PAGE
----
Shares of Tahoe Resources (NYSE:TAHO) can’t seem to find a bottom. The gold and silver mining stock tumbled 23.1% in August, according to data provided by S&P Global Market Intelligence, hitting multiyear lows.
From a big quarterly loss to yet another blow to its flagship mine to a protest at another mine to some contract workers getting abducted (yes, you read that right), Tahoe Resources’ problems spiraled out of control last month.
To start, when Tahoe reported its second-quarter earnings on August 1, one number that stood out was nil silver production. The miner’s key silver mine, Escobal in Guatemala, was mothballed last year after the suspension of its license following a legal embroglio involving the Ministry of Energy and Mines. When fully operational, Escobal produced nearly 20 million metric tons of silver annually between 2014 and 2017.
As a result, Tahoe suffered a loss of $15.6 million in Q2 compared with a profit of $33.5 million in the year-ago quarter. The miner’s gold production was decent at 103,000 ounces, but its all-in sustaining cost soared nearly 15% to $1,060 an ounce.
The key takeaway from Tahoe’s earnings report? There are no signs of its flagship mine, Escobal, restarting anytime soon.
In fact, just weeks after its earnings release, Tahoe announced a layoff of 200 employees at subsidiary Minera San Rafael, which runs the Escobal mine. With that, Tahoe has now laid off 70% of its workforce at the mine. The miner even reported an incident of abduction of 12 security contract workers at Minera San Rafael later in August. While the workers were released, the event reiterated how unconducive Guatemala is for any mining company. It’s unfortunate that Tahoe depends almost entirely on the region for its business.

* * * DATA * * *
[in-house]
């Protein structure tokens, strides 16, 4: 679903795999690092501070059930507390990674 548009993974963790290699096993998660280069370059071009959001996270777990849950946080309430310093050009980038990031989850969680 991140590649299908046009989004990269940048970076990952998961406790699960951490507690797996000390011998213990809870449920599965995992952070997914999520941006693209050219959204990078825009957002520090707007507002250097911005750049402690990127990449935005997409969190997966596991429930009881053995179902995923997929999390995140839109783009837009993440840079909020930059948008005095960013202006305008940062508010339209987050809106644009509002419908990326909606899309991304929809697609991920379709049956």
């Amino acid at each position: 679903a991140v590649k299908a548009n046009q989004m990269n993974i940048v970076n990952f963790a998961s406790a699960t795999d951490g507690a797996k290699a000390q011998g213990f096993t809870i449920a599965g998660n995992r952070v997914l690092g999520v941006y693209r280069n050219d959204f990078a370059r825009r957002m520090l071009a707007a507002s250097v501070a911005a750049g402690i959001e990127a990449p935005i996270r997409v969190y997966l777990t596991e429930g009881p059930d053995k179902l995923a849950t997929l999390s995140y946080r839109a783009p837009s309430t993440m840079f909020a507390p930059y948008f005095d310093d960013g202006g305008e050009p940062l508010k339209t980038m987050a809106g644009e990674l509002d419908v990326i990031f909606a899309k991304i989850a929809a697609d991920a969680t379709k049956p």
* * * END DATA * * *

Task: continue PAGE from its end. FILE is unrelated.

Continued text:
To rub salt in its wounds, Tahoe suspended operations at one of its gold mines, La Arena in Peru, starting August 31 after a protest by locals.
Tahoe Resources is expanding its gold production and expects to produce 500,000 ounces in 2019. The miner also remained cash flow positive in Q2 and ended the quarter with cash and cash equivalents of $69.7 million. That’s not too bad, but with Escobal’s fate in limbo, losses piling up, and disruptions cropping up at some mine or another at regular intervals, Tahoe could soon face a liquidity crunch.
In short, there’s no visibility whatsoever in the mining company’s future, especially given its huge stake in the troubled Guatemala, making Tahoe Resources a stock to avoid at all costs.